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Photo by sajbrfem on Flickr used under a Creative Commons License

This clip is making the rounds on my social networks:

It’s part of an interview with actor Dustin Hoffman who is talking about an epiphany he had when preparing to play the title role in 1982’s Tootsie (a movie whose plot is described thusly by IMDb: “An unemployed actor with a reputation for being difficult disguises himself as a woman to get a role in a soap opera.”)

Hoffman recounts how he insisted he undergo makeup tests before proceeding with the film in order to ensure he could pass as a woman as opposed to looking like a man in drag. Once transformed, he’s disappointed that he isn’t more attractive and asks to be made beautiful (his reasoning: “If I was a woman, I would want to be as beautiful as possible”).

He’s told that how he looks is as beautiful as he’s going to get — a reality that prompts a tearful realization:

I think I’m an interesting woman when I look at myself onscreen and I know that if I met myself at a party, I would never talk to that character because she doesn’t fulfill, physically, the demands that we’re brought up to think women have to have in order for us to ask them out … There are too many interesting women I have not had the experience to know in this life because I have been brainwashed.

The clip is getting passed around as a feelgood sort of thing; a man sharing a powerful “aha moment” of understanding and compassion for others.

And I suppose it’s nice and all. (Also, just so we’re clear, I have nothing against Dustin Hoffman, as either an actor or as a person.)

BUT.

Am I really supposed to be impressed that a man realizes sexist beauty standards exist? Because that doesn’t impress me — especially when it takes LITERALLY DRESSING UP AS A WOMAN in order for him to realize this fact.

Like, welcome dude to something women have been talking about SINCE FOREVER. Nice that you can finally find it in your heart to believe what we have been telling you — about a concept so basic it can be conveniently encapsulated in this clip’s very title: “Dustin Hoffman Breaks Down Crying Explaining Something That Every Woman Sadly Already Experienced.”

Thank God for Dustin Hoffman and his manly powers of explanation, am I right? I mean, without him breaking it down, how could anyone other than EVERY WOMAN understand what it’s like to be judged (and rejected) solely on one’s looks?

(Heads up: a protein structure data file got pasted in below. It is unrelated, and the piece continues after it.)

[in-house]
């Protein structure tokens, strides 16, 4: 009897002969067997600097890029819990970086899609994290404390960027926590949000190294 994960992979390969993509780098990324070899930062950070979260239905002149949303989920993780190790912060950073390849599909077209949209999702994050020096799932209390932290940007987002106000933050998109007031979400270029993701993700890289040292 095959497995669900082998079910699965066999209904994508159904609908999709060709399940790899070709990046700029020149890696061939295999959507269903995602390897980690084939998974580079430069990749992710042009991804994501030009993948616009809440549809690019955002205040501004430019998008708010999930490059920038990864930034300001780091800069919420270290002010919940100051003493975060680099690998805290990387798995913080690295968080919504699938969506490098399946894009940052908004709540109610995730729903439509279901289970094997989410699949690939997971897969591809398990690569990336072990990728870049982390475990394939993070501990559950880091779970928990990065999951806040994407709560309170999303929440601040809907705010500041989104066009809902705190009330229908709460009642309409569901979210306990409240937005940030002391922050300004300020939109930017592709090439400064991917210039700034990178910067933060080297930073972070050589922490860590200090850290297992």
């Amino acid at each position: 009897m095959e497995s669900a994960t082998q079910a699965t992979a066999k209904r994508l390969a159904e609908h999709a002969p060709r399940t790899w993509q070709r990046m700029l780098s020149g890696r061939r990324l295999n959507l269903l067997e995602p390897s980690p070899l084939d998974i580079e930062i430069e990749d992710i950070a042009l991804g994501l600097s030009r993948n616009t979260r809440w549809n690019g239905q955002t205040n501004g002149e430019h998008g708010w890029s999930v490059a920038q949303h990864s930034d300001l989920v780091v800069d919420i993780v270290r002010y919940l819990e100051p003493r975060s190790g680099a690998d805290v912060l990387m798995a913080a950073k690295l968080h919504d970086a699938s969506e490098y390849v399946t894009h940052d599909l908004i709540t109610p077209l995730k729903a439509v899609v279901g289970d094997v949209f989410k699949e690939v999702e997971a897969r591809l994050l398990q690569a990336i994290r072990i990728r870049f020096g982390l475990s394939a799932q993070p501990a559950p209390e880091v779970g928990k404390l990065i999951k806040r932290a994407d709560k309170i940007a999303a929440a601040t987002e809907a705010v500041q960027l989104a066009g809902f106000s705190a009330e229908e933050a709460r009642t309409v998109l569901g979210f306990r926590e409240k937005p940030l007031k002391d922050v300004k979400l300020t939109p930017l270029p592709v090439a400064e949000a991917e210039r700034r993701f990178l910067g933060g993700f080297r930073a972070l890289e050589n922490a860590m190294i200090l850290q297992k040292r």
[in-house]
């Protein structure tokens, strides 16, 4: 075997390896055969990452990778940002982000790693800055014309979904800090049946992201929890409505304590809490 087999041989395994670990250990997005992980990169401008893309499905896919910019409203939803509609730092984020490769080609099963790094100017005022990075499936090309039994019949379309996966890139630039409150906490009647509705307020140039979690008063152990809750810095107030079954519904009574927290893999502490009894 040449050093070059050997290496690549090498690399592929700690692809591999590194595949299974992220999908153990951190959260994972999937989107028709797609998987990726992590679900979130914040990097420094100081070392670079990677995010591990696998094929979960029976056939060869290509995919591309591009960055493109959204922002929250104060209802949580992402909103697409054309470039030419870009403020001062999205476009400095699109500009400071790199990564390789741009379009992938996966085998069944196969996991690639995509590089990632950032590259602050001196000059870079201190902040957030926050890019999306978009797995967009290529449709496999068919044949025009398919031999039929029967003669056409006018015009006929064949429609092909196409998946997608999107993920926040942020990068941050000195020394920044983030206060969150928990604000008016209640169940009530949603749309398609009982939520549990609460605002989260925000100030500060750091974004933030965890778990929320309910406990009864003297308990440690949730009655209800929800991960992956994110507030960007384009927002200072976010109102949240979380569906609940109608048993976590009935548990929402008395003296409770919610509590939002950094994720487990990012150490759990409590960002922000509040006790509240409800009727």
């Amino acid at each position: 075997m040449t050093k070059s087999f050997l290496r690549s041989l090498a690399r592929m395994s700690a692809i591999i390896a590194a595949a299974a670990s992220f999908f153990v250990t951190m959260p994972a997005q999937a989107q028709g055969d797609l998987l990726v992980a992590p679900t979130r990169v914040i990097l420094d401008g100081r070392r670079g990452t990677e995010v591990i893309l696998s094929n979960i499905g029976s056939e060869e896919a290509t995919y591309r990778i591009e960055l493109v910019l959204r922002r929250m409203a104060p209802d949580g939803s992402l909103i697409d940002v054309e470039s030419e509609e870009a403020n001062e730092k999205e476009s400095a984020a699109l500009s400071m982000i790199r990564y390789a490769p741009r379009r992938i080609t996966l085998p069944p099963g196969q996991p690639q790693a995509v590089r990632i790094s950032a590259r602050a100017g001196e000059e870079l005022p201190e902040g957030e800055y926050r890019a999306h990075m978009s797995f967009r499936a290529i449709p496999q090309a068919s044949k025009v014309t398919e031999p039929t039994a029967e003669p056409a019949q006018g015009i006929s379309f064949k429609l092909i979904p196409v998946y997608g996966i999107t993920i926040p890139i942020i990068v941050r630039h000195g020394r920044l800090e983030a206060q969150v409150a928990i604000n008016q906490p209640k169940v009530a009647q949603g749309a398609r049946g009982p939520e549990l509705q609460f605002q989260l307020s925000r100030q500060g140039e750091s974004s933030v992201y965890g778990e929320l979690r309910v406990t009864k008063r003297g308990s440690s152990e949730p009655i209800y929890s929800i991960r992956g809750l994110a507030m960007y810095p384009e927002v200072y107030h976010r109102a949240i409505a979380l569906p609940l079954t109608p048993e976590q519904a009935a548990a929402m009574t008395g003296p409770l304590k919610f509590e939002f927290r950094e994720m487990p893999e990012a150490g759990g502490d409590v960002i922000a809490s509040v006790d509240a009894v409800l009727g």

Note, too, how he struggles to articulate his understanding of sexist double standards before going with: “There are too many interesting women I have not had the experience to know in this life because I have been brainwashed.”

Allow to me paraphrase that statement. What he’s saying is that he did not have the experience of “knowing” many women — talking to them, hanging out with them, being friends with them, maybe even dating them — because he actively chose not to. Because, in his estimation, they weren’t fuckable enough.

Put that way, his epiphany is somewhat less tear inducing, yes?

I don’t mean to pick on Dustin Hoffman. In fact, this phenomenon — whereby men refuse to take women’s words about our own experiences at face value and as truth — happens ALL THE DAMN TIME.

And so we get men “discovering” that labour pains really do hurt.

And men “realizing” that high heels are uncomfortable (“‘My feet are killing me,’ said first-place winner, [Trevor] Wickersham, the following day.” NO SHIT. YOU DON’T SAY.)

And men “learning” that street harassment is a real thing that happens when women go out in public, regardless of what they wear.

Seriously, what’s this about? Like, I don’t have balls, but when guys tell me it really, really hurts to get kicked in the balls, I believe them. I don’t need to be hooked up to some fake ball-pain simulator to buy into the concept.

Going forward, you know what would be far less difficult, less time-consuming and less offensive? If men occasionally believed what women tell them.

We’re not making shit up, guys. We honestly, seriously know things. Really, we do.